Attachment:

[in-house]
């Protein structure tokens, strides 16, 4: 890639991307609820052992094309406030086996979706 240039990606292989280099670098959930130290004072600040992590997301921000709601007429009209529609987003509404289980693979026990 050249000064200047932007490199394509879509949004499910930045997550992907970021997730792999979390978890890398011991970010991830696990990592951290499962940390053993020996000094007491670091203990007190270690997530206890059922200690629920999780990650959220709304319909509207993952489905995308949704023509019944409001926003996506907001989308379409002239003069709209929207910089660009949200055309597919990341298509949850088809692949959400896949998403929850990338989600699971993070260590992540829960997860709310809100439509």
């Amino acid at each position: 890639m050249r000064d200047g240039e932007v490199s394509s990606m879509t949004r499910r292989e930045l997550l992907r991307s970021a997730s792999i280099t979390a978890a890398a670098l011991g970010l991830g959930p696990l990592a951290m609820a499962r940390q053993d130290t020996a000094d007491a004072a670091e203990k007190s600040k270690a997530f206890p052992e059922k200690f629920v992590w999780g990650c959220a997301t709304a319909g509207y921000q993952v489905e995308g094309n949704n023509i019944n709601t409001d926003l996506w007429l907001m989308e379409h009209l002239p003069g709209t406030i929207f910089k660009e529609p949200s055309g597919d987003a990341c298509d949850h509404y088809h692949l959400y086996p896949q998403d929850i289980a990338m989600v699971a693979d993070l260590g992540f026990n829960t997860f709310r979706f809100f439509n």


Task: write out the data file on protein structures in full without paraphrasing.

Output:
[in-house]
């Protein structure tokens, strides 16, 4: 890639991307609820052992094309406030086996979706 240039990606292989280099670098959930130290004072600040992590997301921000709601007429009209529609987003509404289980693979026990 050249000064200047932007490199394509879509949004499910930045997550992907970021997730792999979390978890890398011991970010991830696990990592951290499962940390053993020996000094007491670091203990007190270690997530206890059922200690629920999780990650959220709304319909509207993952489905995308949704023509019944409001926003996506907001989308379409002239003069709209929207910089660009949200055309597919990341298509949850088809692949959400896949998403929850990338989600699971993070260590992540829960997860709310809100439509």
């Amino acid at each position: 890639m050249r000064d200047g240039e932007v490199s394509s990606m879509t949004r499910r292989e930045l997550l992907r991307s970021a997730s792999i280099t979390a978890a890398a670098l011991g970010l991830g959930p696990l990592a951290m609820a499962r940390q053993d130290t020996a000094d007491a004072a670091e203990k007190s600040k270690a997530f206890p052992e059922k200690f629920v992590w999780g990650c959220a997301t709304a319909g509207y921000q993952v489905e995308g094309n949704n023509i019944n709601t409001d926003l996506w007429l907001m989308e379409h009209l002239p003069g709209t406030i929207f910089k660009e529609p949200s055309g597919d987003a990341c298509d949850h509404y088809h692949l959400y086996p896949q998403d929850i289980a990338m989600v699971a693979d993070l260590g992540f026990n829960t997860f709310r979706f809100f439509n």